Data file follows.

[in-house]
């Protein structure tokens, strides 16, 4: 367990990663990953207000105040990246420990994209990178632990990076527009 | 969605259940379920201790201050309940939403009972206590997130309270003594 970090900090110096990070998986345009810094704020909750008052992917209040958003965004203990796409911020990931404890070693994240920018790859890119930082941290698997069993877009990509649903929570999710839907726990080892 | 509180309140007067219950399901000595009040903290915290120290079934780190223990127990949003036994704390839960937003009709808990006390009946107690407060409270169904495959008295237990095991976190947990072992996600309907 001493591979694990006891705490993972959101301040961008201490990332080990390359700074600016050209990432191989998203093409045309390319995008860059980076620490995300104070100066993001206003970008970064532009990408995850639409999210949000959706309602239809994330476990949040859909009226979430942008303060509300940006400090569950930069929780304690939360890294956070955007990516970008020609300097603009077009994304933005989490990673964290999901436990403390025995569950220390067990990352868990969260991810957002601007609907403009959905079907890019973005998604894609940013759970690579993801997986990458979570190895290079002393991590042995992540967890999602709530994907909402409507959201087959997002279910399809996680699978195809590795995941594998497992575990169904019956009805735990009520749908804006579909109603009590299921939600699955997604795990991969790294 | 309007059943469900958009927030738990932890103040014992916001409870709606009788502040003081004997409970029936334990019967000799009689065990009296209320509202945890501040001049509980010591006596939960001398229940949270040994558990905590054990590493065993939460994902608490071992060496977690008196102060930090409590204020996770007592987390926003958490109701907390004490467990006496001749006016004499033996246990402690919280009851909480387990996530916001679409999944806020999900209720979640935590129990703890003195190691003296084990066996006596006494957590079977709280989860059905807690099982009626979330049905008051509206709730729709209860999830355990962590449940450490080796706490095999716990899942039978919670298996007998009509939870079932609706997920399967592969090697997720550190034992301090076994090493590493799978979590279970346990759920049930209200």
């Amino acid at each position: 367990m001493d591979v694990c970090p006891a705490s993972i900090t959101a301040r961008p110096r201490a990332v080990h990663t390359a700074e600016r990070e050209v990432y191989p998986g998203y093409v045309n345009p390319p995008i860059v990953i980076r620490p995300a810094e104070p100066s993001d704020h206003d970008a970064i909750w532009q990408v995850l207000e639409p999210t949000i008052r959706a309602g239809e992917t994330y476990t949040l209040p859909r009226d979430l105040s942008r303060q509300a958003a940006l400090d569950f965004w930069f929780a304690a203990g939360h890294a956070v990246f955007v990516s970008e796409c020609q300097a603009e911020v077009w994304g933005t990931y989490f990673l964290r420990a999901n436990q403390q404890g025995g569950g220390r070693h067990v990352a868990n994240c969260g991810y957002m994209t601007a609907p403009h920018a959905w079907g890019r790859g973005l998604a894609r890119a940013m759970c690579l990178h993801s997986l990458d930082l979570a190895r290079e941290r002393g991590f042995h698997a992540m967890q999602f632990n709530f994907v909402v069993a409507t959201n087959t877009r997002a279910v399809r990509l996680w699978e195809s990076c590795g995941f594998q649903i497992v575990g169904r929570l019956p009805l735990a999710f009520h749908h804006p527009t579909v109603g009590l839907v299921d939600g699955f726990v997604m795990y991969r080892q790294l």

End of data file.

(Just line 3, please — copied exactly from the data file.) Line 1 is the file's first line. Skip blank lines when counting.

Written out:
């Amino acid at each position: 367990m001493d591979v694990c970090p006891a705490s993972i900090t959101a301040r961008p110096r201490a990332v080990h990663t390359a700074e600016r990070e050209v990432y191989p998986g998203y093409v045309n345009p390319p995008i860059v990953i980076r620490p995300a810094e104070p100066s993001d704020h206003d970008a970064i909750w532009q990408v995850l207000e639409p999210t949000i008052r959706a309602g239809e992917t994330y476990t949040l209040p859909r009226d979430l105040s942008r303060q509300a958003a940006l400090d569950f965004w930069f929780a304690a203990g939360h890294a956070v990246f955007v990516s970008e796409c020609q300097a603009e911020v077009w994304g933005t990931y989490f990673l964290r420990a999901n436990q403390q404890g025995g569950g220390r070693h067990v990352a868990n994240c969260g991810y957002m994209t601007a609907p403009h920018a959905w079907g890019r790859g973005l998604a894609r890119a940013m759970c690579l990178h993801s997986l990458d930082l979570a190895r290079e941290r002393g991590f042995h698997a992540m967890q999602f632990n709530f994907v909402v069993a409507t959201n087959t877009r997002a279910v399809r990509l996680w699978e195809s990076c590795g995941f594998q649903i497992v575990g169904r929570l019956p009805l735990a999710f009520h749908h804006p527009t579909v109603g009590l839907v299921d939600g699955f726990v997604m795990y991969r080892q790294l």